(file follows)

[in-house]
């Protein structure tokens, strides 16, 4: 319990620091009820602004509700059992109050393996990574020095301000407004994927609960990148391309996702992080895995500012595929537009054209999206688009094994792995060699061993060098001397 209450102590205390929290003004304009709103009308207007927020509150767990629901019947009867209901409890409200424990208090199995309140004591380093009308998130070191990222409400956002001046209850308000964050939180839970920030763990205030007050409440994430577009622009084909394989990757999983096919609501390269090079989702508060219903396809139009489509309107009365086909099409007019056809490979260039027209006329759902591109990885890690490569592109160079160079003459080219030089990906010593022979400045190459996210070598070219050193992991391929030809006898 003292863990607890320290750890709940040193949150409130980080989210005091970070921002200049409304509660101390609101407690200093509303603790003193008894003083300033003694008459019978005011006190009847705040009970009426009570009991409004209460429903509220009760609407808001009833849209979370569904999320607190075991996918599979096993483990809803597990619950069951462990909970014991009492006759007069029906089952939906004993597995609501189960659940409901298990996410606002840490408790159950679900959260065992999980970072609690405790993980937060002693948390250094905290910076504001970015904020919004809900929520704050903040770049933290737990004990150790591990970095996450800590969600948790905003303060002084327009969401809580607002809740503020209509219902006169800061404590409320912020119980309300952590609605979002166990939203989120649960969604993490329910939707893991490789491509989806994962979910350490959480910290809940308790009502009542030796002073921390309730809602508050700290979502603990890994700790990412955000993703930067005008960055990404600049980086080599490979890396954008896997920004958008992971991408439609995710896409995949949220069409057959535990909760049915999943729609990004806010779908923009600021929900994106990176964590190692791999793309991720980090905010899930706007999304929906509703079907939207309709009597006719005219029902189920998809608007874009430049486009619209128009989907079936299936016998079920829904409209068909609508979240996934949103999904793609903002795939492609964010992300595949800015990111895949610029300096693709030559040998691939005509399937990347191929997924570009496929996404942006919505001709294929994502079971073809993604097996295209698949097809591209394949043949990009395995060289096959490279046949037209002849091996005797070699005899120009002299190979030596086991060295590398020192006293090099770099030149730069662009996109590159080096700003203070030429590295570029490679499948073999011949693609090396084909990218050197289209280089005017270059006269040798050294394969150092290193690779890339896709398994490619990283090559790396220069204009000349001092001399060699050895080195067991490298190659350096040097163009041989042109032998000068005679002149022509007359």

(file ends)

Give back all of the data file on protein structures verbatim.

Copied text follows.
[in-house]
């Protein structure tokens, strides 16, 4: 319990620091009820602004509700059992109050393996990574020095301000407004994927609960990148391309996702992080895995500012595929537009054209999206688009094994792995060699061993060098001397 209450102590205390929290003004304009709103009308207007927020509150767990629901019947009867209901409890409200424990208090199995309140004591380093009308998130070191990222409400956002001046209850308000964050939180839970920030763990205030007050409440994430577009622009084909394989990757999983096919609501390269090079989702508060219903396809139009489509309107009365086909099409007019056809490979260039027209006329759902591109990885890690490569592109160079160079003459080219030089990906010593022979400045190459996210070598070219050193992991391929030809006898 003292863990607890320290750890709940040193949150409130980080989210005091970070921002200049409304509660101390609101407690200093509303603790003193008894003083300033003694008459019978005011006190009847705040009970009426009570009991409004209460429903509220009760609407808001009833849209979370569904999320607190075991996918599979096993483990809803597990619950069951462990909970014991009492006759007069029906089952939906004993597995609501189960659940409901298990996410606002840490408790159950679900959260065992999980970072609690405790993980937060002693948390250094905290910076504001970015904020919004809900929520704050903040770049933290737990004990150790591990970095996450800590969600948790905003303060002084327009969401809580607002809740503020209509219902006169800061404590409320912020119980309300952590609605979002166990939203989120649960969604993490329910939707893991490789491509989806994962979910350490959480910290809940308790009502009542030796002073921390309730809602508050700290979502603990890994700790990412955000993703930067005008960055990404600049980086080599490979890396954008896997920004958008992971991408439609995710896409995949949220069409057959535990909760049915999943729609990004806010779908923009600021929900994106990176964590190692791999793309991720980090905010899930706007999304929906509703079907939207309709009597006719005219029902189920998809608007874009430049486009619209128009989907079936299936016998079920829904409209068909609508979240996934949103999904793609903002795939492609964010992300595949800015990111895949610029300096693709030559040998691939005509399937990347191929997924570009496929996404942006919505001709294929994502079971073809993604097996295209698949097809591209394949043949990009395995060289096959490279046949037209002849091996005797070699005899120009002299190979030596086991060295590398020192006293090099770099030149730069662009996109590159080096700003203070030429590295570029490679499948073999011949693609090396084909990218050197289209280089005017270059006269040798050294394969150092290193690779890339896709398994490619990283090559790396220069204009000349001092001399060699050895080195067991490298190659350096040097163009041989042109032998000068005679002149022509007359």